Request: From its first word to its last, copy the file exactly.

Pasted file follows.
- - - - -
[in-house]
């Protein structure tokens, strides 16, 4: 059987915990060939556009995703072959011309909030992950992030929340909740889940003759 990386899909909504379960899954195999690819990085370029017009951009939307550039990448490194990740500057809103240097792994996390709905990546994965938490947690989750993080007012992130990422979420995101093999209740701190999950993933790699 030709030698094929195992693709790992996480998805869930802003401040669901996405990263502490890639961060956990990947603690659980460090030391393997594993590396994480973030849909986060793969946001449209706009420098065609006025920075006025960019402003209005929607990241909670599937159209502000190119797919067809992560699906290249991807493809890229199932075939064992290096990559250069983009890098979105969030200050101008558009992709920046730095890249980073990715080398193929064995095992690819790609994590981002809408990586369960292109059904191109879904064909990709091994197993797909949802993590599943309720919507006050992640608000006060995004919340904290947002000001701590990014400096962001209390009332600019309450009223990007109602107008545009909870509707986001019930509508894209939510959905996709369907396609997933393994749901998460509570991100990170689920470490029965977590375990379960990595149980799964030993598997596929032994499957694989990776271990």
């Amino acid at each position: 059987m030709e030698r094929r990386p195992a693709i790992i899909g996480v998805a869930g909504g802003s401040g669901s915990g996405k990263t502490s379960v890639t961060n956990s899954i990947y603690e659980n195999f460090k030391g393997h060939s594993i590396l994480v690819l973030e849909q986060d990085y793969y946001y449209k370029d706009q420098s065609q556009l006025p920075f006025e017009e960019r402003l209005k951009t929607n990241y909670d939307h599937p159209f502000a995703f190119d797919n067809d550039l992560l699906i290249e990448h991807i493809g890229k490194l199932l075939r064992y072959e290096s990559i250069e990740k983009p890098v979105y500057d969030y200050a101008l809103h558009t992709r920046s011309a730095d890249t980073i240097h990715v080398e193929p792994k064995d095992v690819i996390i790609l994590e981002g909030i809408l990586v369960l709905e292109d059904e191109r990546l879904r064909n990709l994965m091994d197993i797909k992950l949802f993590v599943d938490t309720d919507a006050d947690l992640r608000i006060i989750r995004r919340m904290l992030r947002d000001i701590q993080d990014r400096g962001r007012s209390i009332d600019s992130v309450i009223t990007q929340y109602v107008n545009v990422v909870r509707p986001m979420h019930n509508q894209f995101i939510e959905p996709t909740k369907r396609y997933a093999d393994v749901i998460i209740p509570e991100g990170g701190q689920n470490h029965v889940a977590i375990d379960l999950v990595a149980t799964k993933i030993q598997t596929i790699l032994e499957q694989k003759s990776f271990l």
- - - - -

[in-house]
């Protein structure tokens, strides 16, 4: 059987915990060939556009995703072959011309909030992950992030929340909740889940003759 990386899909909504379960899954195999690819990085370029017009951009939307550039990448490194990740500057809103240097792994996390709905990546994965938490947690989750993080007012992130990422979420995101093999209740701190999950993933790699 030709030698094929195992693709790992996480998805869930802003401040669901996405990263502490890639961060956990990947603690659980460090030391393997594993590396994480973030849909986060793969946001449209706009420098065609006025920075006025960019402003209005929607990241909670599937159209502000190119797919067809992560699906290249991807493809890229199932075939064992290096990559250069983009890098979105969030200050101008558009992709920046730095890249980073990715080398193929064995095992690819790609994590981002809408990586369960292109059904191109879904064909990709091994197993797909949802993590599943309720919507006050992640608000006060995004919340904290947002000001701590990014400096962001209390009332600019309450009223990007109602107008545009909870509707986001019930509508894209939510959905996709369907396609997933393994749901998460509570991100990170689920470490029965977590375990379960990595149980799964030993598997596929032994499957694989990776271990």
């Amino acid at each position: 059987m030709e030698r094929r990386p195992a693709i790992i899909g996480v998805a869930g909504g802003s401040g669901s915990g996405k990263t502490s379960v890639t961060n956990s899954i990947y603690e659980n195999f460090k030391g393997h060939s594993i590396l994480v690819l973030e849909q986060d990085y793969y946001y449209k370029d706009q420098s065609q556009l006025p920075f006025e017009e960019r402003l209005k951009t929607n990241y909670d939307h599937p159209f502000a995703f190119d797919n067809d550039l992560l699906i290249e990448h991807i493809g890229k490194l199932l075939r064992y072959e290096s990559i250069e990740k983009p890098v979105y500057d969030y200050a101008l809103h558009t992709r920046s011309a730095d890249t980073i240097h990715v080398e193929p792994k064995d095992v690819i996390i790609l994590e981002g909030i809408l990586v369960l709905e292109d059904e191109r990546l879904r064909n990709l994965m091994d197993i797909k992950l949802f993590v599943d938490t309720d919507a006050d947690l992640r608000i006060i989750r995004r919340m904290l992030r947002d000001i701590q993080d990014r400096g962001r007012s209390i009332d600019s992130v309450i009223t990007q929340y109602v107008n545009v990422v909870r509707p986001m979420h019930n509508q894209f995101i939510e959905p996709t909740k369907r396609y997933a093999d393994v749901i998460i209740p509570e991100g990170g701190q689920n470490h029965v889940a977590i375990d379960l999950v990595a149980t799964k993933i030993q598997t596929i790699l032994e499957q694989k003759s990776f271990l």